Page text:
Above: The stunning Jame ‘Asr Hassanil Bolkiah Mosque. For more images, visit the Mosque photo website

Below: A close up picture of one of the mosque’s four minarets (left). Afterwards, I met with Ray who was very humbled by his visit! (right)

The day after I met Ray, he left the capital to visit Seria (see map at top), which is close to Sarawak and the Malaysian border. The name “Seria” comes from the river located very near where oil was first discovered in the area in 1929. Official correspondence by the people who made the oil discovery stated that it was found in “Seria”, and thus the name of the area was created. “For a long time, I have wanted to come to this tiny place as my brother Paul used to work here in the eighties as a helicopter pilot for Shell Oil” explained Ray. “I never had the chance to visit while he was here so part of my reason for coming now is to see what life here would have been like for him” explained Ray. “Of course, a lot may have changed in the twenty years or so since he lived here, but I think I will still get a sense of how things were. I will head for the airfield at Anduki when I arrive and hopefully, the people there will let me have a look around. Then I will go and visit the rest of town, which is entirely owned and maintained by Shell for its employees and associates, and see where Paul lived” said Ray.

Above: “Does this bus go to Seria?” asks Ray (left) as he prepares to make the two hour journey from Bandar Seri Begawan. The helicopters have changed a bit since his brother Paul worked as a pilot for Shell in the 1980’s. They now operate Sikorsky S-92 aircraft like this one (right) – “When I arrived at Anduki, one of the aircrew, David Cameron, was kind enough to show me around” said Ray. “He looked through some of the pictures of previous pilots that have been stationed at the base to see if we could spot Paul. Alas, we couldn’t find him” recalled Ray. David was very hospitable and also provided me with one or two of the photographs for this issue” acknowledged Ray

Below: The airport at Anduki was opened in 1951, when a Supermarine Sea Otter owned by British Malaysian Petroleum (the joint ventrure with Shell is now known as Brunei Shell Petroleum) was the first airplane to land at the aerodrome. BSP replaced the grass airstrip with a sealed instrument runway in 2008 (Photo: David Cameron)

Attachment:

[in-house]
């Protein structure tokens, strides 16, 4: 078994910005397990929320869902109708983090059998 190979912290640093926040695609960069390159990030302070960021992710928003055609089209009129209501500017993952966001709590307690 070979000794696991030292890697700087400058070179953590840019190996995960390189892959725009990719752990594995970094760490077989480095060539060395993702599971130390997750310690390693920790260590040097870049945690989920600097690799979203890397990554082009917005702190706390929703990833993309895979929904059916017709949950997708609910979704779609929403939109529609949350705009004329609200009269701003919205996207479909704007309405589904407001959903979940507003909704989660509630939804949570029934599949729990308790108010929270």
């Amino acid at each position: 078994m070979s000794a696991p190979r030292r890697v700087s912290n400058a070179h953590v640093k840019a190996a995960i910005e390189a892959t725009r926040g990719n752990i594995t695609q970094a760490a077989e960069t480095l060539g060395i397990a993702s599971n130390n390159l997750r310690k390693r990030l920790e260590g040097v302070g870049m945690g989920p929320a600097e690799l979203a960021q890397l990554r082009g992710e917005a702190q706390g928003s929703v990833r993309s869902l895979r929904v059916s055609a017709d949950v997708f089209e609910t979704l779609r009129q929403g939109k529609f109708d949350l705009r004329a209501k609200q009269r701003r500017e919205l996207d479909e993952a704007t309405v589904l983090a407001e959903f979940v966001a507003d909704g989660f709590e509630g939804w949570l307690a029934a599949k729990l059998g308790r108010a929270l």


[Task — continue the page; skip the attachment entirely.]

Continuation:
Above: Seria is the heart of the oil industry in Brunei, and also the site of the first commercial onshore oilfield discovered there. The town sits atop the Seria Field, which was discovered in 1929 and has been continuously in production since then with the exception of short periods after the Japanese invasion and Allied liberation of Brunei in the Second World War. There are numerous nodding donkeys (left) in and around the town and this has become the unofficial symbol of the town. Brunei benefits from extensive petroleum and natural gas fields, the source of one of the highest per capita GDP’s in Asia

Most employees of BSP in the region enjoy tremendous benefits by working for the company. “Speak to anyone there and you soon realise that 98% of the people who live in or around Seria work directly for or are involved in supporting the business of the company” said Ray. “As well as quite desirable accommodation, everyone has access to numerous schools for their kids, a hospital and many social and sporting facilities, like The Panaga Club, which is the main BSP sports and leisure facility located midway between Kuala Belait and Seria. Paul had often spoken about the club as he would hang out there quite a bit in his time off, and now I can see why! The facilities there are really good and it must be quite seductive for employees – I can see why some people would not want to give these kind of perks up easily” said Ray. “Although the facilities and life here seem very good indeed, I must admit that I love being independent and free from the corporate world. After nearly five years of living nomadically, I don’t think I want to trade lifestyles just yet” added our traveller.

Above: With over 1,200 members and 40 social and sports sections, the Panaga Club is unrivalled in Brunei in the breadth and quality of the facilities it offers

Below: These superb facilities would almost be enough to have our global explorer trade his independent, nomadic lifestyle – but not quite!

Editors Note: Our thanks to Po Scard for the second installment of his excellent feature issue! The third and final instalment covering Ray’s visit to Borneo, in which he explores the caves, national park, wildlife and cities of Sarawak, not to mention his challenging two-day hike to reach the The Pinnacles in Mulu, will be online in a few days. Our aim at The Daily Explorer is to create a great publication for you to enjoy, so please keep sending us your comments and suggestions as to how we can improve what we are doing. You can use the comments box on this site, or email Ray (, ‘Mozzie’ or any of our correspondents at We will keep you posted!


Above: In our next issue of The Daily Explorer, Ray completes his six-week tour of Borneo by visiting Sarawak, which includes the stunning Bako National Park. Read all about it in a few days from now!


1 Comment »

  1. Amazing read Ray… fascinating! Look forward to the next instalment!

    Comment by Susie Moberly — August 13, 2010 @ 8:28 pm